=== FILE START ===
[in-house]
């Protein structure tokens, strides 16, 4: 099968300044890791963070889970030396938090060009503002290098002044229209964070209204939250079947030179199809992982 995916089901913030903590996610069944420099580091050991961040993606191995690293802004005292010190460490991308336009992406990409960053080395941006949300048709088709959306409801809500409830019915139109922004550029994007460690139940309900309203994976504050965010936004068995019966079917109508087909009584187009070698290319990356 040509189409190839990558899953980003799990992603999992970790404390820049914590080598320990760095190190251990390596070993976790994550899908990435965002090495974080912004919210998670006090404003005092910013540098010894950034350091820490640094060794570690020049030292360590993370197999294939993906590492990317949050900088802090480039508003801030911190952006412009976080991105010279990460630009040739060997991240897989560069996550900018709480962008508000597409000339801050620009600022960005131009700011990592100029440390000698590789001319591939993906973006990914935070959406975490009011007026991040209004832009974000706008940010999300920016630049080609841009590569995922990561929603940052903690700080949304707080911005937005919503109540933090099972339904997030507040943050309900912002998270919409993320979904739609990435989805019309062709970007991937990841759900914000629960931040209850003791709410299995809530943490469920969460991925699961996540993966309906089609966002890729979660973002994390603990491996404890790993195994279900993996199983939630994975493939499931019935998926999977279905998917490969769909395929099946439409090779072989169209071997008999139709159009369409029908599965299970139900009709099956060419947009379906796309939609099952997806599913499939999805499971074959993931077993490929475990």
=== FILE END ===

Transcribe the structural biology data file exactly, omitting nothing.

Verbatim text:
[in-house]
């Protein structure tokens, strides 16, 4: 099968300044890791963070889970030396938090060009503002290098002044229209964070209204939250079947030179199809992982 995916089901913030903590996610069944420099580091050991961040993606191995690293802004005292010190460490991308336009992406990409960053080395941006949300048709088709959306409801809500409830019915139109922004550029994007460690139940309900309203994976504050965010936004068995019966079917109508087909009584187009070698290319990356 040509189409190839990558899953980003799990992603999992970790404390820049914590080598320990760095190190251990390596070993976790994550899908990435965002090495974080912004919210998670006090404003005092910013540098010894950034350091820490640094060794570690020049030292360590993370197999294939993906590492990317949050900088802090480039508003801030911190952006412009976080991105010279990460630009040739060997991240897989560069996550900018709480962008508000597409000339801050620009600022960005131009700011990592100029440390000698590789001319591939993906973006990914935070959406975490009011007026991040209004832009974000706008940010999300920016630049080609841009590569995922990561929603940052903690700080949304707080911005937005919503109540933090099972339904997030507040943050309900912002998270919409993320979904739609990435989805019309062709970007991937990841759900914000629960931040209850003791709410299995809530943490469920969460991925699961996540993966309906089609966002890729979660973002994390603990491996404890790993195994279900993996199983939630994975493939499931019935998926999977279905998917490969769909395929099946439409090779072989169209071997008999139709159009369409029908599965299970139900009709099956060419947009379906796309939609099952997806599913499939999805499971074959993931077993490929475990």